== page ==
Dishonest employee, sloppy investors
SSL leadership points fingers at former worker as they move to distance themselves from long-running multi-billion-dollar fraud
The leadership of Stocks and Securities Ltd has hinted that its clients who were defrauded did not take the available precautions to protect their investments over the more than 10 years during which their accounts were hit.

MEMBERS of the board and management of the embattled investment firm Stocks and Securities Limited (SSL) have moved to distance themselves from the multi-billion-dollar fraud at the company while defending the integrity of the majority of its staff.

The leadership of the company also hinted that its clients who were defrauded did not take the available precautions to protect their investments over the more than 10 years during which their accounts were hit.

"SSL has an online system that all clients can use to track their portfolio performance. In fact, this system is considered one of the best in the world and accurately shows clients' portfolio holdings. Unfortunately, it is common to the affected clients that they did not use the online system, but rather, relied on statements generated by the former employee, which undoubtedly was the likely reason they were targeted," said the company on Wednesday, in its first extensive comment since news of the alleged fraud broke some four weeks ago.

The board and management, in the release, said it is working to facilitate the law enforcement agencies which are probing the matter, and has made no action to frustrate the probe.

"The management of SSL continues to go to work every single day to support the Financial Services Commission (FSC), the Financial Investigations Division (FID), and Fraud Squad in their work. These staff members are mindful of the attacks and assertions which have been made on them from various quarters, while the former employee who confessed remains at home. This is extremely demoralising for those who continue to work hard to try to ensure justice is done," said the SSL in a release on Wednesday.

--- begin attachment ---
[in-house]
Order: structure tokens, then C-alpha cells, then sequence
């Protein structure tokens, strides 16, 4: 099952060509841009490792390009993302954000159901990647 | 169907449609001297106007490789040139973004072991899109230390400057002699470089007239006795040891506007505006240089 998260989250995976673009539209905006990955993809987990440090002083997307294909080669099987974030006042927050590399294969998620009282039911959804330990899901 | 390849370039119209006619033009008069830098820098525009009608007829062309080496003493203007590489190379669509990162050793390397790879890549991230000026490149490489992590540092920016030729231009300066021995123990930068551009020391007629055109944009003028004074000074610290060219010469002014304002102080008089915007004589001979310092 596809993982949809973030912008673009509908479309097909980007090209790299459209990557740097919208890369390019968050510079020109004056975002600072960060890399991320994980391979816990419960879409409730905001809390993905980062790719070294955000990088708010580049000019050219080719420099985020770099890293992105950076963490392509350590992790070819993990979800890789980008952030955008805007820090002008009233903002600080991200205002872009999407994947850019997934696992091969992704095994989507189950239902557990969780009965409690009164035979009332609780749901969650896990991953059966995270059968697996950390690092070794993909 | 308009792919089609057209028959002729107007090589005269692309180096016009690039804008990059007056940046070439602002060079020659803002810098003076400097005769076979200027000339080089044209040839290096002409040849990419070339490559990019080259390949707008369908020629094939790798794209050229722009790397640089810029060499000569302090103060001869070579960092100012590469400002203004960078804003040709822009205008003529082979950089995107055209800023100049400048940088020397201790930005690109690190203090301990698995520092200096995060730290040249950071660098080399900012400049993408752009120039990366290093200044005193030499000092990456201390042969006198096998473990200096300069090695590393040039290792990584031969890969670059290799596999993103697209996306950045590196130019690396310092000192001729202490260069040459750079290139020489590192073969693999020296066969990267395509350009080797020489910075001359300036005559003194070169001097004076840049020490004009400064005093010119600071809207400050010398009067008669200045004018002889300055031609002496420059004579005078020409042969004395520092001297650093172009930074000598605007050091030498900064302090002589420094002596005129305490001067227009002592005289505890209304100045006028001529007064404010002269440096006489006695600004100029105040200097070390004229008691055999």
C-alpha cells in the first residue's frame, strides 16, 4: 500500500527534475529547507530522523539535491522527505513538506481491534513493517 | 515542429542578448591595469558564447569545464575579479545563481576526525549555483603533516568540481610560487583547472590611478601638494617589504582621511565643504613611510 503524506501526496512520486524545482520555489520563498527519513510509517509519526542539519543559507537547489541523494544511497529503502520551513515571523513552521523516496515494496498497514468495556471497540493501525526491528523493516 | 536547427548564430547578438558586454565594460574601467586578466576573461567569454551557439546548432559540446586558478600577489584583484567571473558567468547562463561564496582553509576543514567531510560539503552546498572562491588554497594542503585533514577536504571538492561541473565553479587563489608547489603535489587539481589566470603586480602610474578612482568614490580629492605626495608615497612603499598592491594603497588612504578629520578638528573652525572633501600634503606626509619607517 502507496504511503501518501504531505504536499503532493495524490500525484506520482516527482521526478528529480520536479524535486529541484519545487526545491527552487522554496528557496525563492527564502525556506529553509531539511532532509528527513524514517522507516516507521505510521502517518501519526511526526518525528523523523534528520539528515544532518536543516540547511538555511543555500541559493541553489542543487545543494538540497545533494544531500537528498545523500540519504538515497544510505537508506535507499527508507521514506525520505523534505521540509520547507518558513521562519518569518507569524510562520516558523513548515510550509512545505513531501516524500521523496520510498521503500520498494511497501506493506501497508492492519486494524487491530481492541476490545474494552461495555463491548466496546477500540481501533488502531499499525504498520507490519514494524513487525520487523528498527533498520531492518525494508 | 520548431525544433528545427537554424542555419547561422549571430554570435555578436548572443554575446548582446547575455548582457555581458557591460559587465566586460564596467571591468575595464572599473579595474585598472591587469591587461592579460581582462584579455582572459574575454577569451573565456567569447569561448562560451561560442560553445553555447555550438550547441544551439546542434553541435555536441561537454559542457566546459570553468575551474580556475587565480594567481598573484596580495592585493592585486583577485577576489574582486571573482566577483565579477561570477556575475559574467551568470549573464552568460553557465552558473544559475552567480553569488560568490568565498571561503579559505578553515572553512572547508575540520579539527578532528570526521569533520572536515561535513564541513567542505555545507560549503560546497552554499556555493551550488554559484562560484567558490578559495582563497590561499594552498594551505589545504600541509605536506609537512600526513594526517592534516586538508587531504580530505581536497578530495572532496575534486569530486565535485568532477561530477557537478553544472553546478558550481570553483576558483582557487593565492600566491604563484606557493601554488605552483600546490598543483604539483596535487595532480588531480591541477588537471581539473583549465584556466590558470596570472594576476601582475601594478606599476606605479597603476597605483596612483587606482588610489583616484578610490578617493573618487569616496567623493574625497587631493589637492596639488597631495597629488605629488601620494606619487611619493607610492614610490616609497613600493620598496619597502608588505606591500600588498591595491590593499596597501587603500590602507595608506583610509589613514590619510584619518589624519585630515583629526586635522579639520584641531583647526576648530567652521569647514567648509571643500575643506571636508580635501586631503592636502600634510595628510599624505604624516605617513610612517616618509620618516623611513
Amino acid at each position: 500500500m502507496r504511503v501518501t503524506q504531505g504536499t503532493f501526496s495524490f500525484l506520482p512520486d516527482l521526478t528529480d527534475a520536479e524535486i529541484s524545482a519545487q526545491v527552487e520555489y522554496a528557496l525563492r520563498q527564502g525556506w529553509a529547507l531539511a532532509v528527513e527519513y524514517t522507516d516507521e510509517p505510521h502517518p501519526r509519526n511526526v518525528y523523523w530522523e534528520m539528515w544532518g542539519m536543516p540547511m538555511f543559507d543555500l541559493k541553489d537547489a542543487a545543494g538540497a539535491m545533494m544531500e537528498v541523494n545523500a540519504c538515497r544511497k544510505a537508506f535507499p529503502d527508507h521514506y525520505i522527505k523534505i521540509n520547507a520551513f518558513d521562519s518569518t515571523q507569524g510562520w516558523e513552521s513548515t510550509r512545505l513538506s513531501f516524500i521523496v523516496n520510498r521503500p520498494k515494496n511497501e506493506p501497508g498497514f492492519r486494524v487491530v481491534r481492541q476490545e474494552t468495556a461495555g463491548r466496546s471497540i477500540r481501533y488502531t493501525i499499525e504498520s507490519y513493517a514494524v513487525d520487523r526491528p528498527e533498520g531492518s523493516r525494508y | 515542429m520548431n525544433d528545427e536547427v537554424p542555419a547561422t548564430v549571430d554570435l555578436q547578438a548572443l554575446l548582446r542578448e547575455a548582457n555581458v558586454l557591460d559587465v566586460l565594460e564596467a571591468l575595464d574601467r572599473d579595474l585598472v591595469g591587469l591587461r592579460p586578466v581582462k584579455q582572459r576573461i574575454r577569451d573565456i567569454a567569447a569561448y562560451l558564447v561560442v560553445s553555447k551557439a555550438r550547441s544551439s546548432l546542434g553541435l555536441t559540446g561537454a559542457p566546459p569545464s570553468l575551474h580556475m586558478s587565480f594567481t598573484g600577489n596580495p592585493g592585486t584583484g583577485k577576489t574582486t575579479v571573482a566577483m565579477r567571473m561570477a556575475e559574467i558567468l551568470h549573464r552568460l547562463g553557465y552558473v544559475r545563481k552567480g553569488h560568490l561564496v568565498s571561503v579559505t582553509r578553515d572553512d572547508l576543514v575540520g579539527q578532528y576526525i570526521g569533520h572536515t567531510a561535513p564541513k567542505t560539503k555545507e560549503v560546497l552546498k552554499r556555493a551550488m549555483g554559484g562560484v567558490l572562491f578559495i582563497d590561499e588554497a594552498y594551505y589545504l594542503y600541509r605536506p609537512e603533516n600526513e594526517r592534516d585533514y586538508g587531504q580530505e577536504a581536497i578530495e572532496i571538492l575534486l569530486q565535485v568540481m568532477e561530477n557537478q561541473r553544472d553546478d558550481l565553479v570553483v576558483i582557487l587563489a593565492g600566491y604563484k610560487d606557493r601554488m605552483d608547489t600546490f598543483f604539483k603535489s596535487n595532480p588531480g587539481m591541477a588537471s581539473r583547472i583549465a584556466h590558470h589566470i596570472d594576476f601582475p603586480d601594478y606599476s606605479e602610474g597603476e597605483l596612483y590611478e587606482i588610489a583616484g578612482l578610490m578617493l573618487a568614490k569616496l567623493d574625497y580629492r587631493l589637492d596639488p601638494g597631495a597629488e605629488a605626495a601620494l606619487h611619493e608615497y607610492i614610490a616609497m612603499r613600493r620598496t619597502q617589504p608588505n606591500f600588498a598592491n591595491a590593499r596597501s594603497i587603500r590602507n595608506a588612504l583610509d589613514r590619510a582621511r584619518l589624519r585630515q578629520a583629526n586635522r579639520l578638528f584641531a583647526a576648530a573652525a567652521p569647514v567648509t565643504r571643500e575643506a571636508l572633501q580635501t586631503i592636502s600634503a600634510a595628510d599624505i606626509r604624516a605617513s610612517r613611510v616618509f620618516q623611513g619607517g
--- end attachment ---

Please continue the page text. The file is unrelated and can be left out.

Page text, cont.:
"Jamaica has a highly reputable financial market, with a sound regulatory framework operating at international standards. This remains so despite the recent spate of cases of fraud at various financial institutions. A few bad apples, who do what fraudsters do – find ways to beat the system – should not cast doubt and suspicion on the many thousands who toil daily to preserve the integrity of the sector. Justice should be the objective for all affected clients, famous or unknown. That is our aim and we will continue to support that objective in every way possible," added the SSL.

According to the company, on Tuesday, January 10, 2023, it notified the FSC of the discovery of apparent fraud by a former employee and of the immediate steps being taken to address the matter.

The company said the next day, January 11, a representative of track and field icon Usain Bolt visited its offices and indicated that the employee had turned up at their offices to confess that she had falsified statements provided to them, had stolen money from them and other SSL clients, and was requesting help from his management team to repay the clients whose funds she had stolen.